Earlier this year, Inkuisitr they reported on the discovery of a huge planet that floats only 20 light-years from Earth. Unlike most planets, this celestial body does not orbit the star, and wanders are found only through the cosmic darkness, detected by radio telescope.
Now, astronomers have announced that they have found two more unusual planets in our galaxy – the innocent voyeurs who fought on an eternal night, and themselves went into the emptiness.
According to Nev Scientist, two planets of free float were found by Polish astronomers at the University of Warsaw, who discovered planetary bodies in the Optical Gravitational Lensing Experiment (OGLE) survey at the Las Campanas Observatory in Chile.
"The formation planning theories envision the existence of free floating planets emitted from their motherboards, although they emit little or no light, they can be detected during the gravitational microsolution event," the team explained in a new study published last week on the server preprint arKsiv.
While most of the planetary discovery is done using a technique called the transit method – which searches for the stars in the brightness of the star to see the planet going through (transit) in front of it, Inkuisitr previously reported – the finding of thieves is much more complex.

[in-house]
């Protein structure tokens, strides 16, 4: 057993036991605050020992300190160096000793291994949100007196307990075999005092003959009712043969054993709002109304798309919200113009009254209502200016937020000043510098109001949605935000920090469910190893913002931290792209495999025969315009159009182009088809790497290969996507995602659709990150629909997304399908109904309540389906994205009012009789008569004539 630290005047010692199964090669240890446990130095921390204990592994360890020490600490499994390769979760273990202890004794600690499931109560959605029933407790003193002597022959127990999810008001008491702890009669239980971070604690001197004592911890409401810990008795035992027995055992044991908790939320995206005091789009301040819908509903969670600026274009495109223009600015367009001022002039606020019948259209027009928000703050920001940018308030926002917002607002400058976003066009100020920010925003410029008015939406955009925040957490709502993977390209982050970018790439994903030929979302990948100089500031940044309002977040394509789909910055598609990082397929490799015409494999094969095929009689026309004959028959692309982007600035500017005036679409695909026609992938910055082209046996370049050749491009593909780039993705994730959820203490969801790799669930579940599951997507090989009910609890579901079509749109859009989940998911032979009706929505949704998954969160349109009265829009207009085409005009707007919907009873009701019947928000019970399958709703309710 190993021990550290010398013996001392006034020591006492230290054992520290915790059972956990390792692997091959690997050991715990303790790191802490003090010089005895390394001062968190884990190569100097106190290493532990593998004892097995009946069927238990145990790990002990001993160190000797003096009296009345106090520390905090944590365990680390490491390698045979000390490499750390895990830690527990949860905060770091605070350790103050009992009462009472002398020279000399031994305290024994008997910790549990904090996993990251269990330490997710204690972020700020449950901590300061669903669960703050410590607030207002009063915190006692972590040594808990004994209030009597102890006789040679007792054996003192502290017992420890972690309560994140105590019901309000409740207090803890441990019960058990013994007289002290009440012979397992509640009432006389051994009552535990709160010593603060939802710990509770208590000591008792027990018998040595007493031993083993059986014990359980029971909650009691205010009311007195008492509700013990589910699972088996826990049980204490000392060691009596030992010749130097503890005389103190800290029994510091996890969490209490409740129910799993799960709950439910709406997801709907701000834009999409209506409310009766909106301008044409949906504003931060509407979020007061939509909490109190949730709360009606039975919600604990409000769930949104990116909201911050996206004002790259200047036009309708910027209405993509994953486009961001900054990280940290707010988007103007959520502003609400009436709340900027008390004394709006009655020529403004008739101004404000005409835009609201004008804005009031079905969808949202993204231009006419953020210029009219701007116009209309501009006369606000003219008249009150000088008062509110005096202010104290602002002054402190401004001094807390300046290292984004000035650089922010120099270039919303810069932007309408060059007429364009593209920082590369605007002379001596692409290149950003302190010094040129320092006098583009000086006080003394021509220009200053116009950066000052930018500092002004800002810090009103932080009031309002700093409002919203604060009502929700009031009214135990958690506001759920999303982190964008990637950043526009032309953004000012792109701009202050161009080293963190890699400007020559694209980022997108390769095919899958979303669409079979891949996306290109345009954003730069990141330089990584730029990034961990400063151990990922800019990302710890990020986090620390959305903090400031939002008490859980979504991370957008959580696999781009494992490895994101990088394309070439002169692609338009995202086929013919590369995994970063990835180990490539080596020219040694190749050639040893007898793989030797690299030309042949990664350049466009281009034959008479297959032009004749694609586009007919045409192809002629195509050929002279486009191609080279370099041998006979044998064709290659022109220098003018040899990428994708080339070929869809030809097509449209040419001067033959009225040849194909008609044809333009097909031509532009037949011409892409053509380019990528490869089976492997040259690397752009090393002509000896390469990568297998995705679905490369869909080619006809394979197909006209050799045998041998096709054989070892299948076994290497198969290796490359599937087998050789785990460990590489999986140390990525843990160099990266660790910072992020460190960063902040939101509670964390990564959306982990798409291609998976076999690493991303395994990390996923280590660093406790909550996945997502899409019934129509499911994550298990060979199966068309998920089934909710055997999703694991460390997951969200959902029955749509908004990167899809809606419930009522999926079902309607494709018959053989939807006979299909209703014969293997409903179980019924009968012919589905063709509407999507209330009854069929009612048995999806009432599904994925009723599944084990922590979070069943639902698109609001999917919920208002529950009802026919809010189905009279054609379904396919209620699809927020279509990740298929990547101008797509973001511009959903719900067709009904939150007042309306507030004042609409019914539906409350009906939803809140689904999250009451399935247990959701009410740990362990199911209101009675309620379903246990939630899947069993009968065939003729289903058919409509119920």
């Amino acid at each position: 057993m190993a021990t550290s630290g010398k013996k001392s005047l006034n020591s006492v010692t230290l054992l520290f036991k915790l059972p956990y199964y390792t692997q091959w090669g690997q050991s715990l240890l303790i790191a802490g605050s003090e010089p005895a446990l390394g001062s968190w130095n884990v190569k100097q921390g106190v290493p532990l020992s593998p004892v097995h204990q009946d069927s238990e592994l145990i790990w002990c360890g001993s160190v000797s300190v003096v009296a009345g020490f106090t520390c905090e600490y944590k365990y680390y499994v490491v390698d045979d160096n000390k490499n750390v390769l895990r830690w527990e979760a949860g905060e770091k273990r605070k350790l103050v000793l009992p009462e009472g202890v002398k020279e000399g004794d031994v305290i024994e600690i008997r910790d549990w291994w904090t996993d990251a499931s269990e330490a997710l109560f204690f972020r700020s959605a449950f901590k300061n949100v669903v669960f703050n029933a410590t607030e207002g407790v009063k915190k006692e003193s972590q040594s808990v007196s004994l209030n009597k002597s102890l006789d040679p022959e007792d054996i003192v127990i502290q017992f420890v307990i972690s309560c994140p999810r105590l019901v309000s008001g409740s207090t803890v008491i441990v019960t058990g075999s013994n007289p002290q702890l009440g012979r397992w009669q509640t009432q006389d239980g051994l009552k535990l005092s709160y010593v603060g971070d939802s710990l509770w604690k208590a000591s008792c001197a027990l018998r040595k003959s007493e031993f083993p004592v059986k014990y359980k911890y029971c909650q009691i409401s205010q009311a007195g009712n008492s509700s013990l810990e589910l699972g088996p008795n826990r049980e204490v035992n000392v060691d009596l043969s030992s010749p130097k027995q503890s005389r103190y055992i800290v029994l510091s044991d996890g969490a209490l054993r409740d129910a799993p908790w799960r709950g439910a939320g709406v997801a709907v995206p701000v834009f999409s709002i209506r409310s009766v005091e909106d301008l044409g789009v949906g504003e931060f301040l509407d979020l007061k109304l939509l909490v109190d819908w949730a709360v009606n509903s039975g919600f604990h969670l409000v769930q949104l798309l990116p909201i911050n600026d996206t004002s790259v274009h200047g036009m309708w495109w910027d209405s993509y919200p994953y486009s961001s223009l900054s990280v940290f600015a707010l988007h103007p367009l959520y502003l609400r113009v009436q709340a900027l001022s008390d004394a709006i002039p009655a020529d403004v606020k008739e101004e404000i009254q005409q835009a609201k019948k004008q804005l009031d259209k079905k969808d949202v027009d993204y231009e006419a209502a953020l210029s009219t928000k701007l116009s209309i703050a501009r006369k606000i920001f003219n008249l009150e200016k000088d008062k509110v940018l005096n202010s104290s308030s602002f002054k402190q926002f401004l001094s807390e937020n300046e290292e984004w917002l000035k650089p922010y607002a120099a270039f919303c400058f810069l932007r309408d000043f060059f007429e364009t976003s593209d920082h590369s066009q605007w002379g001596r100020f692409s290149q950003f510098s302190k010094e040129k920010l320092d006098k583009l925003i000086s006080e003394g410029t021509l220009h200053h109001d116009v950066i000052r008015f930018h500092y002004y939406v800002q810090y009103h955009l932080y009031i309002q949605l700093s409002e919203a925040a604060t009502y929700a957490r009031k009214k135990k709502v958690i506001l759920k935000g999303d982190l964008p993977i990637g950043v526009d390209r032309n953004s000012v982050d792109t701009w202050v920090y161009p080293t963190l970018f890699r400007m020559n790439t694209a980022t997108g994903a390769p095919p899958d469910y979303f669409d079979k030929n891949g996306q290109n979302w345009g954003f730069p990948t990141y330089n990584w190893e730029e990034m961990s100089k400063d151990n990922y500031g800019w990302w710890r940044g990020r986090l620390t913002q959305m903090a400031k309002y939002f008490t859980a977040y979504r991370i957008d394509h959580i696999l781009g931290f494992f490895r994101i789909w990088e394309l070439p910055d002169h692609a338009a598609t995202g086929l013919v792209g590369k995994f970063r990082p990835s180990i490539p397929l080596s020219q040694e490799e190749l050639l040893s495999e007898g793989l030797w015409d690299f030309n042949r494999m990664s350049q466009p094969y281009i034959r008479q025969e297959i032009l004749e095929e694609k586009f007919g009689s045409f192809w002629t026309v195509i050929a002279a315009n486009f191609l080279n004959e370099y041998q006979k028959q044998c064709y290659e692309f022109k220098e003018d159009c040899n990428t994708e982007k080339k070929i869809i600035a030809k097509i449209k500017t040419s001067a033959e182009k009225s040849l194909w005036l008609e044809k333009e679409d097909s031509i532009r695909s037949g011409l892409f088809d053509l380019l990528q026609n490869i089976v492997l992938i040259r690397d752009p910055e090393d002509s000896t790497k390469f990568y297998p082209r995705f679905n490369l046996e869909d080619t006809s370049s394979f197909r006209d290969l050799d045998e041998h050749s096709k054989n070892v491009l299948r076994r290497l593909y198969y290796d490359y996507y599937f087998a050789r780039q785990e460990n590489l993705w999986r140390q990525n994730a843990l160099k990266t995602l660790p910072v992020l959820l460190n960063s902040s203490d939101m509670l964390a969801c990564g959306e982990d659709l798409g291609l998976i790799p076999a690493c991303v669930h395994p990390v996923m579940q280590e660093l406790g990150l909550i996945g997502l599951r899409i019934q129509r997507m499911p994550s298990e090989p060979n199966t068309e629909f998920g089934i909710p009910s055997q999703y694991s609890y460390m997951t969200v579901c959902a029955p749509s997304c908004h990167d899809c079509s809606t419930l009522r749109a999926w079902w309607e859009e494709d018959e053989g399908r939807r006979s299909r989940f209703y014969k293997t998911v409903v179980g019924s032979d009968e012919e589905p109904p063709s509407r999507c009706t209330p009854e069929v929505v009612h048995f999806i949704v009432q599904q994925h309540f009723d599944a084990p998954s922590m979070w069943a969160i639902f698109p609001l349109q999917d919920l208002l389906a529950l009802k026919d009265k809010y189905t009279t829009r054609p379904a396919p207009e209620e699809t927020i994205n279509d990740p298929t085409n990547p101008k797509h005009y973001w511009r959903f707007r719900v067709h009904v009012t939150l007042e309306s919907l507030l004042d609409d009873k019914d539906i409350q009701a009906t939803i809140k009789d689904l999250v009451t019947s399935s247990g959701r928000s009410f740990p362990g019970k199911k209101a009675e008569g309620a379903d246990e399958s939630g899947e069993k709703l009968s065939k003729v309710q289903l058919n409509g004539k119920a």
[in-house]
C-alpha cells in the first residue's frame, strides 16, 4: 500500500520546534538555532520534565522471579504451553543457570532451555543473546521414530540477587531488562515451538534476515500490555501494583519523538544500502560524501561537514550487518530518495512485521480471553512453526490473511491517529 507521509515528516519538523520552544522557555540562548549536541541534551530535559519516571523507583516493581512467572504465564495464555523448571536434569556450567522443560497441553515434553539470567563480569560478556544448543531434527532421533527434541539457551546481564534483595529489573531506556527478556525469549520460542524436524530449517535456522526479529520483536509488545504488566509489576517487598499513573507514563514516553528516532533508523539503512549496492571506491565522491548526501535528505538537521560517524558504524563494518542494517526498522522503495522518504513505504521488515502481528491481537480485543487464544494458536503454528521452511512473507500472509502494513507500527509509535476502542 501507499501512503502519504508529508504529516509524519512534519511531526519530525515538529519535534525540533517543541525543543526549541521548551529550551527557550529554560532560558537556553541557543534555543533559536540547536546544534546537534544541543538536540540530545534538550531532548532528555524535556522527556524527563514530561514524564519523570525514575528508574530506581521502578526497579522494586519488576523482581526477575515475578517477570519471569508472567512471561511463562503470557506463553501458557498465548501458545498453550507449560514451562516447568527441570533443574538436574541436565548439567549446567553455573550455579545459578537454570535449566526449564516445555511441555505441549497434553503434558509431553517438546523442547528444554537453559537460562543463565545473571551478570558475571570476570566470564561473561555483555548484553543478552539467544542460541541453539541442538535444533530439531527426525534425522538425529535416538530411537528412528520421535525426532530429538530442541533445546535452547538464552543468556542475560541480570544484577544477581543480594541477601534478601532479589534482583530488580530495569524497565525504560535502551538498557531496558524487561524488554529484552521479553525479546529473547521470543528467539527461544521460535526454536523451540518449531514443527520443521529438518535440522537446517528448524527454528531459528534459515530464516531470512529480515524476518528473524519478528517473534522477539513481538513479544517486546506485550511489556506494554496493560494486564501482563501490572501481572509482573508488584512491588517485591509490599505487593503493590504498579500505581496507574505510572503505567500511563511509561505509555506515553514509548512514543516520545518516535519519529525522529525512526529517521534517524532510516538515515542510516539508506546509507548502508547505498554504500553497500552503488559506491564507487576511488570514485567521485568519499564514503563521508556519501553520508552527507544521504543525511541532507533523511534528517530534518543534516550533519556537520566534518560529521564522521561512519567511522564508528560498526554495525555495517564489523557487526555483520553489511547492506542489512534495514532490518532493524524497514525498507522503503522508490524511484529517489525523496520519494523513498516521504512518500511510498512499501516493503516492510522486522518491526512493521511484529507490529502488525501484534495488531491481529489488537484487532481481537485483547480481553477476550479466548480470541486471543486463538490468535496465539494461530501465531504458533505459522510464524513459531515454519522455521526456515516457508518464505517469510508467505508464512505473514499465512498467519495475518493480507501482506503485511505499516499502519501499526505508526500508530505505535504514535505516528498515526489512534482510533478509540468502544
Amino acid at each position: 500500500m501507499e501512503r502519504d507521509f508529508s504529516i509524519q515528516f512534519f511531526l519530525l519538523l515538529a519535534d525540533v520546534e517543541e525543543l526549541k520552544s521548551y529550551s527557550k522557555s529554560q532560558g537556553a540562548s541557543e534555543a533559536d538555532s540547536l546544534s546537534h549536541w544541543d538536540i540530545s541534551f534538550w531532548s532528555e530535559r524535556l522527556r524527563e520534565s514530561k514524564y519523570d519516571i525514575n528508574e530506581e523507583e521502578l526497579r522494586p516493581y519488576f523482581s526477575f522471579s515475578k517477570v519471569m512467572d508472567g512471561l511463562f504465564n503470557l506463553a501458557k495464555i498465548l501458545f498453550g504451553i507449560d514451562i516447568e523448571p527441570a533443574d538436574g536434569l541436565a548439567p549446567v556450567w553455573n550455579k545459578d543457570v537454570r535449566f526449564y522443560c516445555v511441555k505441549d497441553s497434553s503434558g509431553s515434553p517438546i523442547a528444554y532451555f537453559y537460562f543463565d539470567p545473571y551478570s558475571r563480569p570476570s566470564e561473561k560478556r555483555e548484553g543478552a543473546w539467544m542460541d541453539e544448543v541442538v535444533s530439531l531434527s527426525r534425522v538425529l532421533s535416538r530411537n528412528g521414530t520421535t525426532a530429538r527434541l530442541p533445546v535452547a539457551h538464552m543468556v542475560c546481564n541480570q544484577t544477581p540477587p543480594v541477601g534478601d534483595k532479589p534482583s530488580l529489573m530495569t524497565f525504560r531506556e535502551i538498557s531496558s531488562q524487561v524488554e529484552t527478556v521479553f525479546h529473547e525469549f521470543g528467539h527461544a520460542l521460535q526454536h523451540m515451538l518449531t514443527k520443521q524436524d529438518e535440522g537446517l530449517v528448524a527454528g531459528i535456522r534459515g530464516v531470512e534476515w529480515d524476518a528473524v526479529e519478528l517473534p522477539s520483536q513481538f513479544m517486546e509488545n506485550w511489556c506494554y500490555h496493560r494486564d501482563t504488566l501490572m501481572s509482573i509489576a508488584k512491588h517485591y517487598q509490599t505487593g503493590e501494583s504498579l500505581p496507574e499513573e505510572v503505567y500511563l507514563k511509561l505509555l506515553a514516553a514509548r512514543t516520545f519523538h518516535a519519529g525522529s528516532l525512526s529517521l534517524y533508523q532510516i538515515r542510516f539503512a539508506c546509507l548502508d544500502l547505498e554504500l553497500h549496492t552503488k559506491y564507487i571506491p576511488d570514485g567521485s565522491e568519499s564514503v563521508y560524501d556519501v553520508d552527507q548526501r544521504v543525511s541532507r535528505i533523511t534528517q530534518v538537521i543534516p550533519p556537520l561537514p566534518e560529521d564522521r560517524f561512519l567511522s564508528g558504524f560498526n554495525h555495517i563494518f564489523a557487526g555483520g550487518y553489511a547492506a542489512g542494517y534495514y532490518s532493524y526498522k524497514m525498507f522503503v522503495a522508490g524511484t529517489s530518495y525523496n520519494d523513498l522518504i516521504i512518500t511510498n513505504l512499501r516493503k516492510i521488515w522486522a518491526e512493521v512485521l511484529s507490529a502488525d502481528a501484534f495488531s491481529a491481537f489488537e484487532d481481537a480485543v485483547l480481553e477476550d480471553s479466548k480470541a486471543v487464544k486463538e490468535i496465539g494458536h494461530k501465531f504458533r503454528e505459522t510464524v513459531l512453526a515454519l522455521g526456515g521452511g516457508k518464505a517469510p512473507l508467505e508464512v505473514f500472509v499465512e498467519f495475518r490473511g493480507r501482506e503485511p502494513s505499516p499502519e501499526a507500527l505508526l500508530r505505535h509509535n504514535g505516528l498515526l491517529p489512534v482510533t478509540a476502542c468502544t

This is because these heavenly celestial nomads are not bound to a star that they can transit and temporarily lose, causing astronomers to alert them to their presence. In their case, scientists rely on gravitational microlensing – an astronomical phenomenon that glows light on hidden planets when it passes through starry paths that come from far-reaching stars.
When the planet moves on the path of a distant starlight, gravitational pulls lead to the star's light and distortion, notes Futurizam. This effect can be observed by Earth-related observers and can lead to the detection of exoplanets that would otherwise remain unnoticed.
The method was used before finding the planets that were hidden outside our solar system – and even beyond the boundaries of the Milky Way, as reported Inkuisitr earlier this year.
The same technique helped OGLE to pick up one of the newly discovered planets of 16 April 2017. The discovery was later confirmed as a planetary body through subsequent observations from other observers, reports Motherboard.
OGLE-2017-BLG-0560 is marked, this object is huge and could be "Jupiter's Galactic disc or a brown dwarf in the projection" with up to 20 times the mass of Jupiter, describes in detail astronomers.
Interesting about this exciting discovery, the team broke through the OGLE archive and ran into another fake planet. Known as OGLE-2012-BLG-1323, this planet was originally discovered on August 21, 2012, but it simply fell through the cracks and has so far been overlooked.
Unlike the invention in 2017, this fake is much smaller – in fact, it is the smallest planet that has ever found it to wander through the universe – and has an estimated mass moving between Earth and Neptune.
So far only about a dozen planetary planets have been discovered, although astronomers suggest that the Milky Way could host more harmless planets and real stars.